Focus on the Figures is a regular partnership between The Imprint and KidsData.org, a nonprofit dedicated to providing data on the health and well-being of California’s children.
Mental health is critical to equipping young people for the challenges of growing up and living as healthy adults. Sound emotional and mental health, which is more than the absence of disorders, includes effective coping skills and the ability to form positive relationships, adapt in the face of challenges and function well.
Studies estimate that each year up to one in five U.S. children experience a mental disorder. Approximately $247 billion is spent addressing the mental health challenges of children.
Depression is one of the most common emotional health problems among youth, with an estimated 11 percent of U.S. adolescents diagnosed with depression by age 18. Youth with depression are more likely to engage in suicidal behavior, drop out of school, use alcohol or drugs, and have unsafe sexual activity, in addition to having difficulties with school and relationships.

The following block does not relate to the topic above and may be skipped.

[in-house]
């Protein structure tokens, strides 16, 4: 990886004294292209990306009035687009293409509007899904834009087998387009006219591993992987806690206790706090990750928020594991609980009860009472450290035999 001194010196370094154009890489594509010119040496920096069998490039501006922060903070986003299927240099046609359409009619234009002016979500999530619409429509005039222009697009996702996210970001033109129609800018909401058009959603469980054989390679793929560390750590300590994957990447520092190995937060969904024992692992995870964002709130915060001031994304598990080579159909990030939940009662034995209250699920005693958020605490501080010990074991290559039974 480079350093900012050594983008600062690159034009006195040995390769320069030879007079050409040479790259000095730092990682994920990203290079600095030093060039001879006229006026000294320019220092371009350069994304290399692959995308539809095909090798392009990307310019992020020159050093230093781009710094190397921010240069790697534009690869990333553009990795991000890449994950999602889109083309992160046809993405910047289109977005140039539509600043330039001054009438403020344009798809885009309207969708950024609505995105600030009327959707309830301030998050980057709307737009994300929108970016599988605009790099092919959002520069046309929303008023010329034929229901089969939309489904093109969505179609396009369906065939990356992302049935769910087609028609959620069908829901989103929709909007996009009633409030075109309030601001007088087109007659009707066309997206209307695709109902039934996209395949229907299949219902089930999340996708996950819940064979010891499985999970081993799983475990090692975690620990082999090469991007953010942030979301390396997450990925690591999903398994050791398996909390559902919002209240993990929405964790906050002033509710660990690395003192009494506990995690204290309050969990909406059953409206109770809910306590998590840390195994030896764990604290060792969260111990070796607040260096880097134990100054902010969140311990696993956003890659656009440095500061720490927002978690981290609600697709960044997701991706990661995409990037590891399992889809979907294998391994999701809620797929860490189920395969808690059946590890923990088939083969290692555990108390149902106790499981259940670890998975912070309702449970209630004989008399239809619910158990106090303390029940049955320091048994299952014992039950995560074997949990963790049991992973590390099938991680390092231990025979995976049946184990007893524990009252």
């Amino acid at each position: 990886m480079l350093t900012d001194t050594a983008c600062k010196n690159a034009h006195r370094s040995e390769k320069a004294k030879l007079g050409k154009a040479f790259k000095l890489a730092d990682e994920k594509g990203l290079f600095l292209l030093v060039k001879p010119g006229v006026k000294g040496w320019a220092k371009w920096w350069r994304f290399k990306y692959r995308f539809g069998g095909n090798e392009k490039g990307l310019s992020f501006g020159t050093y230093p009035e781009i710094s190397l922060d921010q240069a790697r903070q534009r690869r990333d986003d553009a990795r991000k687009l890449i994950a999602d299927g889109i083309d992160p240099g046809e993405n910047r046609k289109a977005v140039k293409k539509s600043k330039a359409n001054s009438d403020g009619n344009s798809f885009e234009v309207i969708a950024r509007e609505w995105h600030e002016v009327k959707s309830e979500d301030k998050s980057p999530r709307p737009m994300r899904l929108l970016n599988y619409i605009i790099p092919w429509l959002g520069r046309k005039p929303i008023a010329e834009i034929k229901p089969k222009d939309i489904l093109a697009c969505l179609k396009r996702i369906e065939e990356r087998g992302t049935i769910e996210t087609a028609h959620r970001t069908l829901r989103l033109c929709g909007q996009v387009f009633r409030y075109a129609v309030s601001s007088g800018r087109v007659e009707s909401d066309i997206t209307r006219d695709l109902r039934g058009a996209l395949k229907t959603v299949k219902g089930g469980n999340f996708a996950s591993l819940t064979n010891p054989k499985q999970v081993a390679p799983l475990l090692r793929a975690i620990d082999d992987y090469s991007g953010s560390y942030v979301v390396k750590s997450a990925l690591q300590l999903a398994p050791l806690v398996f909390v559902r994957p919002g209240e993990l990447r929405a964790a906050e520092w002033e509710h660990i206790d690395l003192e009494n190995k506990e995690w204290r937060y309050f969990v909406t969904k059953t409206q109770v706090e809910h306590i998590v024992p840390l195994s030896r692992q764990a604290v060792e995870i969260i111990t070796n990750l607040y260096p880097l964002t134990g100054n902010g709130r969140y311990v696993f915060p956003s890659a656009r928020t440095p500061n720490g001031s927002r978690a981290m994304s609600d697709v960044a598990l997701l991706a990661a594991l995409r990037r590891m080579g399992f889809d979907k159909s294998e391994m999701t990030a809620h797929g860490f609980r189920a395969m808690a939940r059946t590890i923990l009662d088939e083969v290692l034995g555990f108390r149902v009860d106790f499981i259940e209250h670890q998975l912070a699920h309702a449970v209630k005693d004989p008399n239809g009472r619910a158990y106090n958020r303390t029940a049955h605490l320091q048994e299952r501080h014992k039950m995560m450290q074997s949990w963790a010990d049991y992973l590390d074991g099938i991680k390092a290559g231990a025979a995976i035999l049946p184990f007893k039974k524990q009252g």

In California, 25 percent of public school staff reported that student depression or mental health was a moderate or severe problem at their school, according to 2011-13 data. During the same period, 25 percent of seventh graders, 31 percent of ninth graders, and 33 percent of 11th graders reported that, in the past year, they had been so sad or hopeless every day for at least two weeks that they stopped doing some usual activities.
Hispanic/Latino and Native Hawaiian/Pacific Islander students were the groups with the highest percentage of youth reporting depression-related feelings. In most counties, the percentage of African-American students reporting such feelings was either on par with or below the percentage of white students.
But it is the most vulnerable student population that is also the most likely to experience that persistent sense of hopelessness. Nearly 40 percent of “non-traditional students” — a group comprised of students in continuing education or who attend schools for youth who have been expelled — report depression-related feelings.
It is obviously difficult to identify the sources and causes of depression among teenagers. But there is an unmistakable correspondence in California between feelings of depression and a sense of connection to school.
About 22 percent of students who reported a high connection to school reported depression-related feelings. Among the students who reported a low connection to school, about 43 percent also reported depression-related feelings.